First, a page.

In the old days, people rarely wrote things down when they sold cannabis. Selling the flower was risky and leaving a paper trail was riskier still. With the advent of medical marijuana programs, though, cannabis supply contracts became routine. Such agreements may be called “patient-caregiver agreements” or “patient-grower agreements,” and state agencies may even require their use. These limited-scale agreements are often between two individuals for small sums of marijuana and cash. In the world of pot contracts, those deals are beta.
Today, four states have developed adult-use (“recreational”) cannabis programs (Washington, Oregon, Colorado and Alaska), with four others close behind (California, Nevada, Massachusetts, Maine). In these states, trading in cannabis is no longer limited to patient-caregiver transactions. Instead, it involves licensed agribusinesses bringing statutorily designated “crops” to increasingly differentiated markets. For this reason, cannabis distribution agreements have become key contracts for many of our clients.
Below are ten critical terms in a cannabis distribution agreement. This list is by no means exhaustive, but is curated to show how unique these agreements are and should be:
1. Distribution Grant.
This term covers the territory in which the cannabis can be distributed by the purchaser, as well as other items, like whether sub-distributors are allowed and what their roles may be. The key consideration here is ensuring that cannabis is kept within state borders, pursuant to whatever tracking system may be required.
2. Term and Termination.
Terms tend to be short in cannabis distribution agreements and with multiple renewal options, to account for price fluctuation and general market dynamism. Termination may be allowed for a variety of specific reasons, or for no reason at all. Specific reasons may include cessation of business operations, contract breach, business impracticability, regulatory violations, etc.
3. Testing Obligations.
States with robust regulatory systems require cannabis be tested for pesticides and other contaminants. Therefore, the distribution agreement should designate which party is responsible for testing and its associated costs and what happens in the event of a failed test.
Marijuana is a perishable and essentially fungible commodity, and the purchaser will want a right to inspect upon delivery and sometimes for a window of time thereafter. Sellers will want to limit this right as much as possible because once the marijuana is out of sight, the seller has no control over the care and treatment of the product.
5. Purchase Orders and Payment.
Your standard cannabis distribution agreement will detail the method a purchaser must use to communicate its product needs to the seller, how invoices are presented, and at what point payment must be made. Sometimes, the agreement will contain a requirement for one party to notify the other of market changes; i.e., of the wholesale market rate per pound of marijuana.
6. Sales and Marketing.
Sellers will want purchasers to comply with all advertising and sale regulations and make good faith efforts to market the seller’s marijuana among shelves of competing products. In many cases, trademarks will be in play, and sellers will have specific parameters around how a name and logo may be used in association with these efforts.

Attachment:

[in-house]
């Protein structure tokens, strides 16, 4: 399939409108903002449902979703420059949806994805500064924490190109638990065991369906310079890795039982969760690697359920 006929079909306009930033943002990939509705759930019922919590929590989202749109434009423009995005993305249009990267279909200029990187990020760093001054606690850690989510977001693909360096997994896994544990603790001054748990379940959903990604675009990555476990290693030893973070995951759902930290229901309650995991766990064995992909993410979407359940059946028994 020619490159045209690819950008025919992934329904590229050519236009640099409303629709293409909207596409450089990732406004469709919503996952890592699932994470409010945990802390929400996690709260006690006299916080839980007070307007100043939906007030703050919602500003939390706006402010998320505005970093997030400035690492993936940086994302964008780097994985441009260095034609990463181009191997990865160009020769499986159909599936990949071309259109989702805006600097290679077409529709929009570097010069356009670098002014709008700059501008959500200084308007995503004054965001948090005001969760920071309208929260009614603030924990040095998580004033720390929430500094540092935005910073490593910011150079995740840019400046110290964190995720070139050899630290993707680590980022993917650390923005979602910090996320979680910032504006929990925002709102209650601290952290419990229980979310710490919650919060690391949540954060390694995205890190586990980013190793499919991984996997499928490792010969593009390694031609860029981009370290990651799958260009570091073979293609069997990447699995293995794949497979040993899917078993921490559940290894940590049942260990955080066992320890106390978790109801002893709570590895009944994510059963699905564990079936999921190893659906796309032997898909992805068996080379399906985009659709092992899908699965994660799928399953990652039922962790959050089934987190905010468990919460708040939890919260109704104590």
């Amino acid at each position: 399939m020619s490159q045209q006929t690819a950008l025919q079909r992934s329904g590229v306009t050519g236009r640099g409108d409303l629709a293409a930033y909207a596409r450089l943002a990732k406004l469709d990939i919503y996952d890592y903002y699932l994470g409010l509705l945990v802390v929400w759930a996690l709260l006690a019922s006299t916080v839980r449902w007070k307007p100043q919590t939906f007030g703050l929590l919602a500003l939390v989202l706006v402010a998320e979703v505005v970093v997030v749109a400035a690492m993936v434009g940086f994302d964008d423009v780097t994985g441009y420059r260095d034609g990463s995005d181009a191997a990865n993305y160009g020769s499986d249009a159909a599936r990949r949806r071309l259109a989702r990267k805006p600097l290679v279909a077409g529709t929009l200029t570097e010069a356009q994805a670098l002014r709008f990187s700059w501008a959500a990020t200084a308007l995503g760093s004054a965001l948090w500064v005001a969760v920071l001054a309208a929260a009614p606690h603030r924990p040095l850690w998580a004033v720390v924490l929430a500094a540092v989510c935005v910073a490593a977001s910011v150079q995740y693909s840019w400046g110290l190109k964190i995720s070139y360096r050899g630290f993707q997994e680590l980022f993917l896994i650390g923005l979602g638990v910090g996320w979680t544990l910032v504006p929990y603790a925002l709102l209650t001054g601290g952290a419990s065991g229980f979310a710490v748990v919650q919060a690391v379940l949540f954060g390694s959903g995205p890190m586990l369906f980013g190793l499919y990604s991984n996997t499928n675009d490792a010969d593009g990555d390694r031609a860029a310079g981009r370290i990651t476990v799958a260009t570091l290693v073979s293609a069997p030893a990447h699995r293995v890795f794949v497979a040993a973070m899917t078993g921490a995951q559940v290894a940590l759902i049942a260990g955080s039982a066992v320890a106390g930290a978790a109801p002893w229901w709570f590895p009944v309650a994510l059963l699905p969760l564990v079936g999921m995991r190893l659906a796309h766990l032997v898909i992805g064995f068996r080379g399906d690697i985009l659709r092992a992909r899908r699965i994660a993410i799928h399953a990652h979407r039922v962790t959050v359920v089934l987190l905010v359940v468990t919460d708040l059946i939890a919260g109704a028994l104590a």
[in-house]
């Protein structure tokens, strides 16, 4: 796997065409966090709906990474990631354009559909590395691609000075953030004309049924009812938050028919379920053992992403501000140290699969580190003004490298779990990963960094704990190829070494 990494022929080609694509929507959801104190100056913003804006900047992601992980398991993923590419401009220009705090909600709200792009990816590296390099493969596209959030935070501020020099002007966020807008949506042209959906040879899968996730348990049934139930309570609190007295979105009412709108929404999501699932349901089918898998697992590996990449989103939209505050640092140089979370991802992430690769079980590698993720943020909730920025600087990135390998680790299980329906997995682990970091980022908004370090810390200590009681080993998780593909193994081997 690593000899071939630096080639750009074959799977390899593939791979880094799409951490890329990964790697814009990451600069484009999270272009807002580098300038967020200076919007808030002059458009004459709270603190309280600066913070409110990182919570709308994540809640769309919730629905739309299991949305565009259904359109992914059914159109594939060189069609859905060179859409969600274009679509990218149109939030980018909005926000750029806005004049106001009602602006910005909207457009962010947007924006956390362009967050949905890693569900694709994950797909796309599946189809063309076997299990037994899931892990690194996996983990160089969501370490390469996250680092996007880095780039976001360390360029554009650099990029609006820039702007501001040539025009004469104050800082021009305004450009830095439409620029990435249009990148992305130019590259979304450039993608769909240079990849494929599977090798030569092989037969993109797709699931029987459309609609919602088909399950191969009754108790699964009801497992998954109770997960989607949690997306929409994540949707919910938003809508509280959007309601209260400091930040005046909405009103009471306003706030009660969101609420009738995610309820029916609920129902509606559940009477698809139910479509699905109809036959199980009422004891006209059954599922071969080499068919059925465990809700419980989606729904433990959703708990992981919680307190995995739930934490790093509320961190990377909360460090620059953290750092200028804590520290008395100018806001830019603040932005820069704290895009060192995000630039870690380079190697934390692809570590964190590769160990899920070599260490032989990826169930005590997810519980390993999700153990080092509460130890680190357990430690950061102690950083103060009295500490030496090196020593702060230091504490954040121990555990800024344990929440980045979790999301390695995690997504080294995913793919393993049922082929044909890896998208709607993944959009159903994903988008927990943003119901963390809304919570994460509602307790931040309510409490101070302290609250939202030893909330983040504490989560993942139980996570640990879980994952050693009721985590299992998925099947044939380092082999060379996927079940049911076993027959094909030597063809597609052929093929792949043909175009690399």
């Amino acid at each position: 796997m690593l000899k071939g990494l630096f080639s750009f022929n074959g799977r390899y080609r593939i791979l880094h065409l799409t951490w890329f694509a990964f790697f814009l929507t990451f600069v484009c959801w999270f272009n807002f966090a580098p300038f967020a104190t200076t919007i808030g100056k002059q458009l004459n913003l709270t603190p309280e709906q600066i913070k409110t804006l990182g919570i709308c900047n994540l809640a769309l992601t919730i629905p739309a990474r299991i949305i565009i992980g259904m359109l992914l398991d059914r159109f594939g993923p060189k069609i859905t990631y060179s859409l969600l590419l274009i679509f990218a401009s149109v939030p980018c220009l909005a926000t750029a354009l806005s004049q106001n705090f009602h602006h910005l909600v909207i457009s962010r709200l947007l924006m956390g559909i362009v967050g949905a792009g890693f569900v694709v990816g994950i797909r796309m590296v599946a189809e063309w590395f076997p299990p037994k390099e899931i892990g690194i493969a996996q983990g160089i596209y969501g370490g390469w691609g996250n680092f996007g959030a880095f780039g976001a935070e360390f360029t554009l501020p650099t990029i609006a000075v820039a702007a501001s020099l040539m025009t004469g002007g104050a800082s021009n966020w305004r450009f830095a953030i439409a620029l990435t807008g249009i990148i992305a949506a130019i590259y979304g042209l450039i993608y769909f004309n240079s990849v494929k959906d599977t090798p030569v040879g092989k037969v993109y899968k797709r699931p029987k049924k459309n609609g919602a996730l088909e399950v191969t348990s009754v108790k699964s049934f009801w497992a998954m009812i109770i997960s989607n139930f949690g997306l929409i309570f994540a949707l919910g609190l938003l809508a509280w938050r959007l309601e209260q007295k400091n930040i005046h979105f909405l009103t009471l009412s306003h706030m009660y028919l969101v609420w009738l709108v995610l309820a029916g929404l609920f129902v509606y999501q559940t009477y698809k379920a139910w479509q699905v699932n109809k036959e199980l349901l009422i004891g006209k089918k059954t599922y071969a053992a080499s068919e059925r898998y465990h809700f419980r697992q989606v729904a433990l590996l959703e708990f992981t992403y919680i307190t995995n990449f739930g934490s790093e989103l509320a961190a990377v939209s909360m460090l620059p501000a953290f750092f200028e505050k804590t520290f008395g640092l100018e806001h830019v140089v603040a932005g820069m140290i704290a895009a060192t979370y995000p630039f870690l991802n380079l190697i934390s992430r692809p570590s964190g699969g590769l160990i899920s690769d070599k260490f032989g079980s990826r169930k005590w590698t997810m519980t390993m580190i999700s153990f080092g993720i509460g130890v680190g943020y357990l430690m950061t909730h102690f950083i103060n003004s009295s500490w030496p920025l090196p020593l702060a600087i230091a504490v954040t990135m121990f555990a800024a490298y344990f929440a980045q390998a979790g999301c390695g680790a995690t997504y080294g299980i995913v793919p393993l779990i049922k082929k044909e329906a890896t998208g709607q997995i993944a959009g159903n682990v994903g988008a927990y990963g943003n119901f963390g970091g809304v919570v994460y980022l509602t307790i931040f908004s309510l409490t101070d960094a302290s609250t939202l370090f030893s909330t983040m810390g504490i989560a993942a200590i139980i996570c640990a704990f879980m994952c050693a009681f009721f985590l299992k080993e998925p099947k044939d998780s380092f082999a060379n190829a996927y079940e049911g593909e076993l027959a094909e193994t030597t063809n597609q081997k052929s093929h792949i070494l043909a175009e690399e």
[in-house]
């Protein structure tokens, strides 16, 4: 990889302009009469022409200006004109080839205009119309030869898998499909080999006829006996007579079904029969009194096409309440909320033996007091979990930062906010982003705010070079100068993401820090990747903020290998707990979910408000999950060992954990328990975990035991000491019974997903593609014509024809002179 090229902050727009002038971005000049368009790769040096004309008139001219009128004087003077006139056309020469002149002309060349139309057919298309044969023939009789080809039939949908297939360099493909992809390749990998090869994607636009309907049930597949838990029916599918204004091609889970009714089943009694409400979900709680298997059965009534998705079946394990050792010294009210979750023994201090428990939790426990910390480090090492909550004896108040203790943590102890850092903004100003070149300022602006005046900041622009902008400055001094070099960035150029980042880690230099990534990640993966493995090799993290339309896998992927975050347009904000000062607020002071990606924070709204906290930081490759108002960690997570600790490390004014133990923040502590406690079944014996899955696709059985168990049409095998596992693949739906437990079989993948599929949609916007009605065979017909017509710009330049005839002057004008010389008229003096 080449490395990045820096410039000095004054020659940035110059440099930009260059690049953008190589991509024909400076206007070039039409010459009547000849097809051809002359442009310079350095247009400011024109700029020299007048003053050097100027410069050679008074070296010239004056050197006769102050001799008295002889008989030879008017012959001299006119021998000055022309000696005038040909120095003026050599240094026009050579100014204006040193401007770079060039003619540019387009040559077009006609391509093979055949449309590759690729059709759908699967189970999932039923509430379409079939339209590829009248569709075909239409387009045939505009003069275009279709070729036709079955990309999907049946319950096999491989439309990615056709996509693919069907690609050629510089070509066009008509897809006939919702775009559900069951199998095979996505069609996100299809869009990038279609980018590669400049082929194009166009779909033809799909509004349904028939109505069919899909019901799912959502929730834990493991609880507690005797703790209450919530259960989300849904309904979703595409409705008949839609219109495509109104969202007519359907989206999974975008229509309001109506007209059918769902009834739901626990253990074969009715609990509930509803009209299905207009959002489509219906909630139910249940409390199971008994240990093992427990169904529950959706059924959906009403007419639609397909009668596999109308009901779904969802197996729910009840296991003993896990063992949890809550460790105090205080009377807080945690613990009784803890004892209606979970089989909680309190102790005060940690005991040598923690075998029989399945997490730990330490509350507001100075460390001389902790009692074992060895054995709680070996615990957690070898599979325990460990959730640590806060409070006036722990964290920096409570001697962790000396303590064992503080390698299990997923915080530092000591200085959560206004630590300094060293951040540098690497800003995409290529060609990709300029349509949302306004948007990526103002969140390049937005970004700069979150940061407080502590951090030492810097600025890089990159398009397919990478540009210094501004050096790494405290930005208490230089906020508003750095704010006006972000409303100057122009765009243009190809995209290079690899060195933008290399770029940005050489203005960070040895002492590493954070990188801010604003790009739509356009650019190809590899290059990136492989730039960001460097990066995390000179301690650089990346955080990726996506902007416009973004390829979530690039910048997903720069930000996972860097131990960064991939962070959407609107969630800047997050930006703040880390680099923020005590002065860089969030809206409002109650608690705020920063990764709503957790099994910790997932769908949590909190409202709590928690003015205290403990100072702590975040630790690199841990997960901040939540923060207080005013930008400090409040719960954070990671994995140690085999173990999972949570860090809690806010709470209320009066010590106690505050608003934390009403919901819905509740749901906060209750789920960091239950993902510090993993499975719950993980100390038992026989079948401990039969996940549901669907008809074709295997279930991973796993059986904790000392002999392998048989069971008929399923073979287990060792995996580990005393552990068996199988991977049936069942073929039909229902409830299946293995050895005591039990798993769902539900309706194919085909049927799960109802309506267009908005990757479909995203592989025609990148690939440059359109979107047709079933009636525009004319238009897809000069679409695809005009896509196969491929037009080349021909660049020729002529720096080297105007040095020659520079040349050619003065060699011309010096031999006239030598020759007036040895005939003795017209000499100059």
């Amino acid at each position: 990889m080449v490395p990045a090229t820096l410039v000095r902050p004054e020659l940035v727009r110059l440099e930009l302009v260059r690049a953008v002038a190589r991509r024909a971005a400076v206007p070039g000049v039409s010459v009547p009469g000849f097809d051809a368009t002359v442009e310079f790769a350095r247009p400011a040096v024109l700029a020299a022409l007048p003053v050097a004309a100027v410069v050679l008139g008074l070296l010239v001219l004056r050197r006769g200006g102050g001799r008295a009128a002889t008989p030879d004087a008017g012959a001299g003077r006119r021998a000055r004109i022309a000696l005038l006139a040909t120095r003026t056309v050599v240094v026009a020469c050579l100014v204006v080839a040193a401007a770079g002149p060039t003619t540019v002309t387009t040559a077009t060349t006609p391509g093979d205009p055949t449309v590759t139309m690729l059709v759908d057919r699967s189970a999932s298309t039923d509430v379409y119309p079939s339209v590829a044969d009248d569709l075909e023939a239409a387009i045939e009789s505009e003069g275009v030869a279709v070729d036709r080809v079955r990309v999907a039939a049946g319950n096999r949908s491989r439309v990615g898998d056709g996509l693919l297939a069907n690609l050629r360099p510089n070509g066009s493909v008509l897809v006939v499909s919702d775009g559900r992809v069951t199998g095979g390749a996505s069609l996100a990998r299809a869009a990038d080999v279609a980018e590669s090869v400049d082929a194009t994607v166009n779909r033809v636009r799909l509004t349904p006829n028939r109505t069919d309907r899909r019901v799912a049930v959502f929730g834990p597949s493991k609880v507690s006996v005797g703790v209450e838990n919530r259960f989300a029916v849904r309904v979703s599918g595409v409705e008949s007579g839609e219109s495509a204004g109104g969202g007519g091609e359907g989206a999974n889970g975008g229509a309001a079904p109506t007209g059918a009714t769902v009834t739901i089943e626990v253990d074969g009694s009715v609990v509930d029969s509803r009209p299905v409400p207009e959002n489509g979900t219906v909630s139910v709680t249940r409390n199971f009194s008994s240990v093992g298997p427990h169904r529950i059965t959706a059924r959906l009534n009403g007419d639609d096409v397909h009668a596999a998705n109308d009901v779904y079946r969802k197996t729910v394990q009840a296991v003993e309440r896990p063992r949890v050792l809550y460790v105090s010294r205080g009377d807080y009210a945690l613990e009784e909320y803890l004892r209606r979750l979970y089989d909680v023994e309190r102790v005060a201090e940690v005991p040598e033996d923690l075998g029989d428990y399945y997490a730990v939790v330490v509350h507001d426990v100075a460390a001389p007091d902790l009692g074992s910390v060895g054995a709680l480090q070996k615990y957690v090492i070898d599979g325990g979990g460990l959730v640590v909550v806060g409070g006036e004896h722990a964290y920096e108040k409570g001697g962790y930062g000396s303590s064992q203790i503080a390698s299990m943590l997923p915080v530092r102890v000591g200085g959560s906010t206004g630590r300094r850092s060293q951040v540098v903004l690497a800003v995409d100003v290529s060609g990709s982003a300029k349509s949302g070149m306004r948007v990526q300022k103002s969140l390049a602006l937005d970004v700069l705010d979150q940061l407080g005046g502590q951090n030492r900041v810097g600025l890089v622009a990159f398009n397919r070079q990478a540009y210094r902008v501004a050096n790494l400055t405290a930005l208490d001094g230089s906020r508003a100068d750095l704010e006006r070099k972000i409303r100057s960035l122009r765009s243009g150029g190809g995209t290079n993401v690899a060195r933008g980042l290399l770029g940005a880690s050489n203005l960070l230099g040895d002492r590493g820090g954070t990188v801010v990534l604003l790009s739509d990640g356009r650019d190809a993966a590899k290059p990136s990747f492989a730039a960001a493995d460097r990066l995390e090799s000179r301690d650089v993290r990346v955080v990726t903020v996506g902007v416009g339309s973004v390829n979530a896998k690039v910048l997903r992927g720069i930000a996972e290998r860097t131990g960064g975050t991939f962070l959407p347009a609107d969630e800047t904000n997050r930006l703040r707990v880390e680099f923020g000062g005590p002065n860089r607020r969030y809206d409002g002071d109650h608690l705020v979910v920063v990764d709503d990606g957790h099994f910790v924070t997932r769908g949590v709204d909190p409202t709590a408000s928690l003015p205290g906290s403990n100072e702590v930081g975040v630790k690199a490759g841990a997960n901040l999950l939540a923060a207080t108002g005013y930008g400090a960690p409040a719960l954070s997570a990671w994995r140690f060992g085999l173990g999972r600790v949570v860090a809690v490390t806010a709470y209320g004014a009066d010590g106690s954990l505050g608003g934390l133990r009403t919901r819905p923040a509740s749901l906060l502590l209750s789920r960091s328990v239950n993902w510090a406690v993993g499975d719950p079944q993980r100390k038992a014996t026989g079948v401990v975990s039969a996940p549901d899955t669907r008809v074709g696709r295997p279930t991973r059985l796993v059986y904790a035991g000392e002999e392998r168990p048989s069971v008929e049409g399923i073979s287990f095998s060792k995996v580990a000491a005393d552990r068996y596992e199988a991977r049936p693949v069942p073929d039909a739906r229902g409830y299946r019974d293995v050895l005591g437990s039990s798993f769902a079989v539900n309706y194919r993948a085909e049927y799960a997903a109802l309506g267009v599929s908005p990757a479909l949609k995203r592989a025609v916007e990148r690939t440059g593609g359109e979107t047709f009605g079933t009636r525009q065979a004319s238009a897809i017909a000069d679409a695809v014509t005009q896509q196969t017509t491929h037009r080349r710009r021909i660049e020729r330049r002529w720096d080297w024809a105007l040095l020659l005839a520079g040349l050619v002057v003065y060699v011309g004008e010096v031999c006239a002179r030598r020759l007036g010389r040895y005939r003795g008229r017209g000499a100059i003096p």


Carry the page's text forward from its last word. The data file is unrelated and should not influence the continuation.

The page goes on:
7. Representations and Warranties.
Distribution agreements in all industries are chock full of representations and warranties, but cannabis agreements take this concept to the next level. In a cannabis distribution deal, warranties will cover everything from program compliance concepts to product safety.
8. Confidential information.
Because cannabis companies have fewer options to protect intellectual property through formal registrations than companies in other industries, the industry relies heavily on non-disclosure and trade secrets. When one party is selling cannabis to another, the parties are bound to learn a bit about each other, especially where site visits are involved. In many cases, even the distribution agreement itself may be designated as confidential.
9. Limitation of Liability.
This section is often heavily negotiated, as the parties attempt to carve out who would be responsible for what unfortunate event, and to what degree. It takes little imagination to dream up things that could go wrong in a cannabis distribution deal, from product recalls to intellectual property infringement. Here, each party will seek indemnification for anything beyond its control.
10. Federal Law Concepts.
Federal illegality will flow through nearly every section of the pot distribution agreement, from licensing to termination to dispute resolution protocols. When reading through each contract term, both lawyer and client should ask “how might federal illegality affect this provision?”
At the end of the day, like all cannabis industry contracts, agreements for the distribution and sale of pot are unique. Generic distribution agreements may do more harm than good when trading in cannabis and, although courts may recognize the existence of oral contracts, no legitimate business will move its goods without a tailored, written agreement.
In that sense, the old days are gone. It’s time for a new approach.
Vince leads the Portland office of boutique law firm Harris Bricken. He advises a wide variety of businesses on transactions and disputes, including intellectual property and real estate matters. He is a leading practitioner in the fast evolving cannabis industry, and teaches “Cannabis Law & Policy” at Lewis & Clark Law School in Portland. He can be reached at firstname.lastname@example.org and (503) 207-7313.